62 students from violence-hit Manipur brought back to UP

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62 students from violence-hit Manipur brought back to UP

LUCKNOW: The Uttar Pradesh(UP) government has brought back 62 students of the state from violence-hit Manipur till Tuesday and they are being brought home safely, according to an official release.

Amid rising tensions in the northeastern state, the Yogi Adityanath government has stepped up efforts to bring back stranded residents of Uttar Pradesh(UP) from Manipur.
“On the direction of the Chief Minister, the Uttar Pradesh(UP) government has brought 62 students from Manipur till May 9,” the release said.
The BJP-led state government has also set up a 24×7 control room to help stranded students and their families in Manipur. Additionally, the Manipur government is also helping students reach the airports safely on the request of the Uttar Pradesh(UP) government.
Relief Commissioner Prabhu Narain Singh said that the students have reached Delhi’s Indira Gandhi Airport through different routes. From there they are being sent to their destinations by Volvo buses. He said some of them reached Delhi airport directly from Manipur, while others were brought to Delhi via Guwahati and Kolkata.
According to the release, the helpline launched by the state government received information about 136 students from Uttar Pradesh stranded in Manipur. They include 52 students of IIT Manipur, 47 students of NIT Imphal, 30 students of Sports University, two students of Medical College, three students of Central Agricultural University and two other students.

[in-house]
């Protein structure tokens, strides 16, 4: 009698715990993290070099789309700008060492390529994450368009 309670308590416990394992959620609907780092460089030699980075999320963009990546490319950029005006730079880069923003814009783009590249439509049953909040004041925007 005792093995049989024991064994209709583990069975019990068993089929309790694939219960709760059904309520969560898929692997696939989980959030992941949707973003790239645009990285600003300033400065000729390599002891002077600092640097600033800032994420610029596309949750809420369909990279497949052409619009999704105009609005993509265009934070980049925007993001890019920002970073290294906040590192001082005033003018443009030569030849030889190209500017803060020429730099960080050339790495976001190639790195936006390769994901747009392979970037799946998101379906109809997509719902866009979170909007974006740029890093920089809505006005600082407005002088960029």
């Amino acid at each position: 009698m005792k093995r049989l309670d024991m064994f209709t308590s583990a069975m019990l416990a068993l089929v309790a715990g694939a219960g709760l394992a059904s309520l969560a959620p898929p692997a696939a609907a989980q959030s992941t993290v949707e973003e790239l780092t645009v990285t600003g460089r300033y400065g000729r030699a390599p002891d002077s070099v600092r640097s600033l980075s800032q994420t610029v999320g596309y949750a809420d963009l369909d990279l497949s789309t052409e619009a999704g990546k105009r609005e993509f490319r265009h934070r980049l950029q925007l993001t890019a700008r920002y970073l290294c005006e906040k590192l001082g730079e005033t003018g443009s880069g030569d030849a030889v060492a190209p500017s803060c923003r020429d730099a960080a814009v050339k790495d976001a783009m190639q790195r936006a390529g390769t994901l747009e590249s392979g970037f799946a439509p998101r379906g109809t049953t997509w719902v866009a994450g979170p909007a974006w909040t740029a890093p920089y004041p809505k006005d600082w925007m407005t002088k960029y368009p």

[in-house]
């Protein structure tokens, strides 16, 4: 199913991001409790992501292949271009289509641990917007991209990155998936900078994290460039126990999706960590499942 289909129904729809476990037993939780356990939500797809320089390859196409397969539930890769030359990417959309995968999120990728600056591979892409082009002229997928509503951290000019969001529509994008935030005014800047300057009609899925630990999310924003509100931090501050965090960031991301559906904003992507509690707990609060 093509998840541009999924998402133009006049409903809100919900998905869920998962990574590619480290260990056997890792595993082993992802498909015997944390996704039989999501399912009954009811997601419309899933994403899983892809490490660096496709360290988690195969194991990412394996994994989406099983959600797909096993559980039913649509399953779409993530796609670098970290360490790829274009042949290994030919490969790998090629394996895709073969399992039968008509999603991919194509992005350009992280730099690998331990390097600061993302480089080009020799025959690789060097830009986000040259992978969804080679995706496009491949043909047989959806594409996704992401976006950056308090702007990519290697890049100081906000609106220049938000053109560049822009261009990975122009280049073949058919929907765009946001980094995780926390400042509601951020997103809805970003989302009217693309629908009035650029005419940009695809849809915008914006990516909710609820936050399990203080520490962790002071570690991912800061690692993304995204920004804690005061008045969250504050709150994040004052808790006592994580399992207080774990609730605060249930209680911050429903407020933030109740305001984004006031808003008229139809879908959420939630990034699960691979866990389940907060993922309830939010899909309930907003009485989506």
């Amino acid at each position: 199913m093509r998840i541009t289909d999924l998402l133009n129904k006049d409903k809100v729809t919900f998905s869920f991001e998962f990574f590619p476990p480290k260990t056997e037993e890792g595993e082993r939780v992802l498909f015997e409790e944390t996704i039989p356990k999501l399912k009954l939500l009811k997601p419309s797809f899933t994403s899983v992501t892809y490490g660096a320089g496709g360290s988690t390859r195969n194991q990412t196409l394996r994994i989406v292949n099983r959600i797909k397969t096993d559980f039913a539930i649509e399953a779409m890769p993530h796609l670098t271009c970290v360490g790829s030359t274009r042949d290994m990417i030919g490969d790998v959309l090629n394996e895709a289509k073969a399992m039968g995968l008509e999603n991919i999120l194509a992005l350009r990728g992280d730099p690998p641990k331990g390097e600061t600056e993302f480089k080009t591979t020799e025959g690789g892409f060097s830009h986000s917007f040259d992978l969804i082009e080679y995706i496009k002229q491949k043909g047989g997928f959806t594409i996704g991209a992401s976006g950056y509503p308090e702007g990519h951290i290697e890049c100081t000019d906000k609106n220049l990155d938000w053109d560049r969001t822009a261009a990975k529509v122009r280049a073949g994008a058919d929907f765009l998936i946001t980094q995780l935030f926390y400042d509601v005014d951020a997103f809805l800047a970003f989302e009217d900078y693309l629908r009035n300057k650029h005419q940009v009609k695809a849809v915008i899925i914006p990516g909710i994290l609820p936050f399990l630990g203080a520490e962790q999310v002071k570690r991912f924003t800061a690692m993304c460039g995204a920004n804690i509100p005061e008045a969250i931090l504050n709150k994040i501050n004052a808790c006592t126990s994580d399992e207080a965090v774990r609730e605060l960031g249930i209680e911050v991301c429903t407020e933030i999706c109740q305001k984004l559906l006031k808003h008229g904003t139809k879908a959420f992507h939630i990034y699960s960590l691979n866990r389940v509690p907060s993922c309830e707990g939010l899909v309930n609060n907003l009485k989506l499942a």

As many as 17 students are from Lucknow, 13 from Prayagraj, 10 from Kanpur Nagar, eight from Ghaziabad, six from Varanasi, eight from Ghazipur, and four each from Noida and Ambedkar Nagar.
Violent clashes erupted in the northeastern state after tribal solidarity marches were held in 10 hill districts on May 3 to protest against the Meti community’s demand for Scheduled Tribe (ST) status, resulting in death more than 54 people.
Meiteis constitute about 53% of Manipur’s population and live mostly in the Imphal Valley. The tribals – Nagas and Kukis – constitute another 40 percent of the population and live in the hilly districts.

The clashes preceded tensions over the eviction of Kuki villagers from reserve forest land, which had sparked a series of small-scale protests since February this year.

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